# Forces in Fluids

There are many forces that act on solids, but there are only four main forces present in fluids:

**Gravity**– this is always present, but is sometimes negligible in comparison to other forces**Pressure**– this is also always present, and is always modelled as compressive and normal to the surface**Viscous**– this is always present as well, and similar to gravity, can sometimes be ignored**Surface Tension**– this is only present where a liquid meets another medium, like in bubbles and sprays

**Since fluids are constantly moving, the forces surrounding them are constantly changing. **We split these forces into two types: body forces and surface forces.

## Body Forces

**Body forces are forces that act everywhere throughout the body. **They occur when a body is subjected to an external field, and the magnitude of such forces depends on the volume of the body.

Gravity is a body force

The gravitational force per unit volume is given by:

Therefore, the magnitude of the force acting on an element of volume δV (from the __continuum assumption__) is given by:

Since acceleration due to gravity is constant, the **gravitational force depends only on density and volume.**

## Surface Force

As the name suggests, a surface force is distributed across a surface, and (just like body forces) we use it in terms of intensity: the force per unit area. You may recognise this as pressure or stress – it is the same.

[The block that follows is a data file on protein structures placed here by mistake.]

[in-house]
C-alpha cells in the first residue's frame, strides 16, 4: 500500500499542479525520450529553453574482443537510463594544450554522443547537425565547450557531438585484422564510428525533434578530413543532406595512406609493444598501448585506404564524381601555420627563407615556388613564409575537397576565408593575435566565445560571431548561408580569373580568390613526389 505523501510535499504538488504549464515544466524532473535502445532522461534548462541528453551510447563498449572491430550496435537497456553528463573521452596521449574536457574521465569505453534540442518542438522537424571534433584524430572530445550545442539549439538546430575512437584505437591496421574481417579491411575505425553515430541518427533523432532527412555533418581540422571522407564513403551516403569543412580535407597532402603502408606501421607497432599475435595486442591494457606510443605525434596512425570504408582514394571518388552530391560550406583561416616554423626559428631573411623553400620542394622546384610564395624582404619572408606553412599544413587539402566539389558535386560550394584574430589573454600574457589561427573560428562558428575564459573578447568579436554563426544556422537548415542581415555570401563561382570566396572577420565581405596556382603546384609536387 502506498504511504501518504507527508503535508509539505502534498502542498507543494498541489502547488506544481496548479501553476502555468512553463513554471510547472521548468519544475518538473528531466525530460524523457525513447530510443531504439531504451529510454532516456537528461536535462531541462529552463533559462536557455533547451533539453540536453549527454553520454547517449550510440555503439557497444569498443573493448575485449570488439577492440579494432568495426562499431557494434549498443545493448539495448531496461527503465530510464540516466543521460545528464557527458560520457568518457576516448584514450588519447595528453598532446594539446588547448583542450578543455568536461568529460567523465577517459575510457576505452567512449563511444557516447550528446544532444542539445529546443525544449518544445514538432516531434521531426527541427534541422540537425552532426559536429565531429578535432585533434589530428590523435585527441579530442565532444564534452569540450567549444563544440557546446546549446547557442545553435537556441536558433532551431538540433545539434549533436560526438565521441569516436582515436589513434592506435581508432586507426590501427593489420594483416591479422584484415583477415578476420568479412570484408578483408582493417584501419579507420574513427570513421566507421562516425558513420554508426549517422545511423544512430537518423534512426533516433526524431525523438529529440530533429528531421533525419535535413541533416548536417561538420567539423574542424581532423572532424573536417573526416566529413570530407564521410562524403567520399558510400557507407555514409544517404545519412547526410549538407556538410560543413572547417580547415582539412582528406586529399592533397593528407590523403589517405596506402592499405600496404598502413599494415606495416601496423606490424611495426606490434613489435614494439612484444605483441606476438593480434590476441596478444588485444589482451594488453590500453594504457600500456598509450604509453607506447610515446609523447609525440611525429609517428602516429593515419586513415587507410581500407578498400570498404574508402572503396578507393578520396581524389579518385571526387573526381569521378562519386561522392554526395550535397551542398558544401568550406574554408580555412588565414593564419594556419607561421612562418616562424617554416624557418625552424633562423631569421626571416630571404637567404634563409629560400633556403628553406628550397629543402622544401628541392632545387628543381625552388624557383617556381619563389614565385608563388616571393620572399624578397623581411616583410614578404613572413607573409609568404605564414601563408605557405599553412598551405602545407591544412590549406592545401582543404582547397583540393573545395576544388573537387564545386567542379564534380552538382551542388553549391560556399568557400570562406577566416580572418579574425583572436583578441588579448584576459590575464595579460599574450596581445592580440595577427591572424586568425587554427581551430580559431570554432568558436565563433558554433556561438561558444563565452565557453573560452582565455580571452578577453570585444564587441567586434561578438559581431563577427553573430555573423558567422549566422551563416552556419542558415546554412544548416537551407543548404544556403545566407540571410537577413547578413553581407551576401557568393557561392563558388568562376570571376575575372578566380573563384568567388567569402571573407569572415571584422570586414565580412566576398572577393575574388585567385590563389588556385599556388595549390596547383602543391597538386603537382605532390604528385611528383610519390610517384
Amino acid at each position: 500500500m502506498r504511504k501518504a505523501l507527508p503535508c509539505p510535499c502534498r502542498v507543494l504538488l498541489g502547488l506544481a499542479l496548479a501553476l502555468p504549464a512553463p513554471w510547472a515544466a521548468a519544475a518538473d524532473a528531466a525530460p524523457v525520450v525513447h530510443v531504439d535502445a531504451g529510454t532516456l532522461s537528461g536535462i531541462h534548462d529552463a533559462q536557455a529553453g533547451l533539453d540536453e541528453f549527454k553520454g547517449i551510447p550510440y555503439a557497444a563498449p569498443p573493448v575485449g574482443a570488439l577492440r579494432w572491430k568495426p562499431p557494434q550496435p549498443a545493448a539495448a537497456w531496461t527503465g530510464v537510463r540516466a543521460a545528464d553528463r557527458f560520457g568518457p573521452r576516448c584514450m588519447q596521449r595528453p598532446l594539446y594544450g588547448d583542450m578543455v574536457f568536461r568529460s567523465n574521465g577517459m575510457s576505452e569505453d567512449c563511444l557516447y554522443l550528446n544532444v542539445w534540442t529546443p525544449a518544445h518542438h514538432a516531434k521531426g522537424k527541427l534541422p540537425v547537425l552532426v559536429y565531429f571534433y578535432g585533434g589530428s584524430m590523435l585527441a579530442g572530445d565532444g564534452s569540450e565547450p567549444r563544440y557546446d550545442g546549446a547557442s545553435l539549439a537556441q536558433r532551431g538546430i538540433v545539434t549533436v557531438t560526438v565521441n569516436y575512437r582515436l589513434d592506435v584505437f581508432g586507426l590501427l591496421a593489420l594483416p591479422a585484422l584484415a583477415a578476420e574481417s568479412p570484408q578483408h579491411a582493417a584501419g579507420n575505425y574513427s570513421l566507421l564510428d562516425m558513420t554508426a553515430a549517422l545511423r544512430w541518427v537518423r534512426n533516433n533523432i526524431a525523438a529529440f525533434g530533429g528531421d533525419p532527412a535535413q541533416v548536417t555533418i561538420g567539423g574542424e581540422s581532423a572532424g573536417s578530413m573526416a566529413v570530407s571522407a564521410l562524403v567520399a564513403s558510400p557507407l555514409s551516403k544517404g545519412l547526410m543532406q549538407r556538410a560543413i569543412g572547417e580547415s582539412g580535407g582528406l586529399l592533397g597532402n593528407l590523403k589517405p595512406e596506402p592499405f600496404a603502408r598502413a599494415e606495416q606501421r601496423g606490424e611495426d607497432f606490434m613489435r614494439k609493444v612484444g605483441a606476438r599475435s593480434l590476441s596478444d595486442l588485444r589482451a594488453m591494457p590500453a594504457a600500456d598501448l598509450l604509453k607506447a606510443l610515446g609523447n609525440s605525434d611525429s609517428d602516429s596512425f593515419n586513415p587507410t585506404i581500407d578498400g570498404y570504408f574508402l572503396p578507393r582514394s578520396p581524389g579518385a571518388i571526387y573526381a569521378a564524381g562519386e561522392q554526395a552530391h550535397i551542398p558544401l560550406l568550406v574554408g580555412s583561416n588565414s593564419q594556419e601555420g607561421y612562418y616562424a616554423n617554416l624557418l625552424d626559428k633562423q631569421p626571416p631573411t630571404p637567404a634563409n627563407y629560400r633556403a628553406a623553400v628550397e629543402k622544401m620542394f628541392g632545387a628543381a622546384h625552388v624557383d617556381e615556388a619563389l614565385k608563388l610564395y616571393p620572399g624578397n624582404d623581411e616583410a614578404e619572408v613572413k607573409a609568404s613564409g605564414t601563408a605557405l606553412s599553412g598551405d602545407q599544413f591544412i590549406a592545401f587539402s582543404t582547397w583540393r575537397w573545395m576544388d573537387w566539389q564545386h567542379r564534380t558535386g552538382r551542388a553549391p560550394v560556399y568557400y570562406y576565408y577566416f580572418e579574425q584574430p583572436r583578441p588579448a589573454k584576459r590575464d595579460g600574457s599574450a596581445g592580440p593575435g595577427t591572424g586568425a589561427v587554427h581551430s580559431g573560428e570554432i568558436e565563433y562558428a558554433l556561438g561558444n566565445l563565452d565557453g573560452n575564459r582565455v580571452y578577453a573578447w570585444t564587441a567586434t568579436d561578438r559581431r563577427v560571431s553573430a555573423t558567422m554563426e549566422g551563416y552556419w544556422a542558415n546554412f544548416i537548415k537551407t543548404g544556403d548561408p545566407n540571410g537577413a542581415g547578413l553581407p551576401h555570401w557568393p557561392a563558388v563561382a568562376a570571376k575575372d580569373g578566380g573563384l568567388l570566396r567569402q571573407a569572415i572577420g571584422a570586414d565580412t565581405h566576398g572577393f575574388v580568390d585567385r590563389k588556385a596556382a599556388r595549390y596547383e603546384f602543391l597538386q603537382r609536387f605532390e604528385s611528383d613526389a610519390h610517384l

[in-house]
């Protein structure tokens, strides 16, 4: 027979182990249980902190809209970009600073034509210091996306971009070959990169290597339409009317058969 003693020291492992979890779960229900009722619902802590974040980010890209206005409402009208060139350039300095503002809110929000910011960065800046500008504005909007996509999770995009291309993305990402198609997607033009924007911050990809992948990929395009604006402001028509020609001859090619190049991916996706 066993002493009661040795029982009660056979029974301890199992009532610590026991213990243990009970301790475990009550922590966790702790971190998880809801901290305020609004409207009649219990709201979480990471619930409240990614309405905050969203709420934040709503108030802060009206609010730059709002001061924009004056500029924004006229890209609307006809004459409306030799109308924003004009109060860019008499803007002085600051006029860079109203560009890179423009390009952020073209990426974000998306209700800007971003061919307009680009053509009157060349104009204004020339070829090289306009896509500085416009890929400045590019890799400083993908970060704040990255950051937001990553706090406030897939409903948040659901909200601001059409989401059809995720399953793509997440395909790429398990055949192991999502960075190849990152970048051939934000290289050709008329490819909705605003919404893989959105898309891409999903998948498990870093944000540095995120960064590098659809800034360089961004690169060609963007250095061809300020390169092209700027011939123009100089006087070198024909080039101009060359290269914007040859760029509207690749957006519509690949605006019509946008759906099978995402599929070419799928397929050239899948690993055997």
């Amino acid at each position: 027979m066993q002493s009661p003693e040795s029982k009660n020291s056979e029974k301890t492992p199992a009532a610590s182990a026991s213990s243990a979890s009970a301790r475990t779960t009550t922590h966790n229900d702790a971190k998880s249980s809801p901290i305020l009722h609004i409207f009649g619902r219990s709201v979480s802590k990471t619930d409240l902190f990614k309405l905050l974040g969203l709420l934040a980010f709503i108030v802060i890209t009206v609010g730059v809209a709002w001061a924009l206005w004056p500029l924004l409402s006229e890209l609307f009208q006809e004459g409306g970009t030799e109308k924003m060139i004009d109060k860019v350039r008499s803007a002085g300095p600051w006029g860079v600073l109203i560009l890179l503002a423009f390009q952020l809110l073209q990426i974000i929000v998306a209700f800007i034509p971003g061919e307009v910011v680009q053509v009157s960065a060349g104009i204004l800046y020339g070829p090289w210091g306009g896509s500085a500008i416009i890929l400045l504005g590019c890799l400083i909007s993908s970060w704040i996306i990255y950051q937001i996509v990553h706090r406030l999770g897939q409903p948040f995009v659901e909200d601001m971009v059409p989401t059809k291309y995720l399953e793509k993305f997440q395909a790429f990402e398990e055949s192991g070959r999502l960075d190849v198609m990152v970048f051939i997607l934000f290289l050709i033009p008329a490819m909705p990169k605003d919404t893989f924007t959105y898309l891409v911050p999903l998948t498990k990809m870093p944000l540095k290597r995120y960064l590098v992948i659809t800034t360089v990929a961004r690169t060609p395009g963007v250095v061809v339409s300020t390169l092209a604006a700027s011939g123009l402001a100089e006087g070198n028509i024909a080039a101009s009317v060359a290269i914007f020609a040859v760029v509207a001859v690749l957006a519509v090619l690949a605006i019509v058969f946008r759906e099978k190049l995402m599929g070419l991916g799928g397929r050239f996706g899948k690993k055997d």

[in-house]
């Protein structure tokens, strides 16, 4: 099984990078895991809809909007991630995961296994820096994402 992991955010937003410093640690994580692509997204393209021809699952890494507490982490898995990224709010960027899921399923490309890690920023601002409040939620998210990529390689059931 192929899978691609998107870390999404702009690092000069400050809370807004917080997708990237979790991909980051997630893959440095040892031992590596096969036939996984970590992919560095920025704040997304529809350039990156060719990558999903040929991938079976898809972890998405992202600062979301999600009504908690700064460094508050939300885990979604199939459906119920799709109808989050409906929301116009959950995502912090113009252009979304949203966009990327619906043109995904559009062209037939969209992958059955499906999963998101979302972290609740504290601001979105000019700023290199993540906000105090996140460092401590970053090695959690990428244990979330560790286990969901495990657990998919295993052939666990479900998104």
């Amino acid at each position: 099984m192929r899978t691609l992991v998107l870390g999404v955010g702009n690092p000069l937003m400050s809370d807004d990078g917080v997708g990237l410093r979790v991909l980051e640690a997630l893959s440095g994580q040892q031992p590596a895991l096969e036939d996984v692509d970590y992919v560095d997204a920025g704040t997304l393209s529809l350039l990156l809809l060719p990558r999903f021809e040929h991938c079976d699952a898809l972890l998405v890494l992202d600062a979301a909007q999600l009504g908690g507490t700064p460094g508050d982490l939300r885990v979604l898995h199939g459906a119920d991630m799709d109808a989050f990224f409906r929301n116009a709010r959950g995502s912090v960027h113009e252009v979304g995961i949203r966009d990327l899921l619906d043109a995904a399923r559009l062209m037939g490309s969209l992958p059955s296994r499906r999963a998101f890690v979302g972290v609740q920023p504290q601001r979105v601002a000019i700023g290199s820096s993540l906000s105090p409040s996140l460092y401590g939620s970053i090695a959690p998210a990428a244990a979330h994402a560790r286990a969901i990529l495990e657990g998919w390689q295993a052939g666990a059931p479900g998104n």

If the force is **evenly distributed across the surface**, the stress on the surface, τ, is given by:

However, when the force is not evenly distributed, we apply the continuum assumption to a small section of the surface, δA:

If the force is not normal to the surface, you need to find the perpendicular and parallel components: the normal and shear stresses respectively

## Pressure Force

The pressure force is a surface force that is perpendicular to the surface. This means it is a normal stress:

From the molecular viewpoint, pressure is caused by the molecules colliding with the surface. From the continuum viewpoint, pressure is given as the normal force per unit area on an infinitely small surface.

Pressure is always compressive, and has the same magnitude in all directions

## Viscous Force

**The viscous force is the frictional force that opposes a fluid’s flow. Therefore, it is a shear force, as it is tangential to the velocity. **From the molecular viewpoint, it is caused by the intermolecular forces and collisions, but we look at it as deformation instead.

The viscous force is only present when the fluid is in motion.

Once the external shear force causing the fluid to move is removed, the viscous force will bring the fluid to a halt. Therefore, **the viscous force dissipates energy. **

### The No-Slip Condition

From velocity fields, we know that the deformation in fluids is different in different layers of the fluid:

the layer that is furthest from a wall has the highest velocity relative to the wall

the layer that is touching the wall has zero velocity relative to the wall

This is known as the **no-slip condition**.

### Newton’s Law of Viscosity

Newton’s Law of Viscosity states that viscous stress is proportional to the local viscosity, the velocity gradient:

τ is still the shear stress, and μ is the viscosity.

Newton’s Law of Viscosity only applies to Newtonian Fluids.

Viscosity is different for all fluids, and depends on the conditions of the fluid, especially temperature. It is found from data tables.

Sometimes, **Kinematic Viscosity, ν, **is used instead of viscosity. This is defined in terms of density:

Fluids that do not obey this law are called** non-Newtonian**:

**Pseudoplastics**are an example, in which the viscosity decreases with strain rate. A common example is non-drip paint.**Dilatants**are the precise opposite of Newtonian fluids: their viscosity increases with strain rate. The best example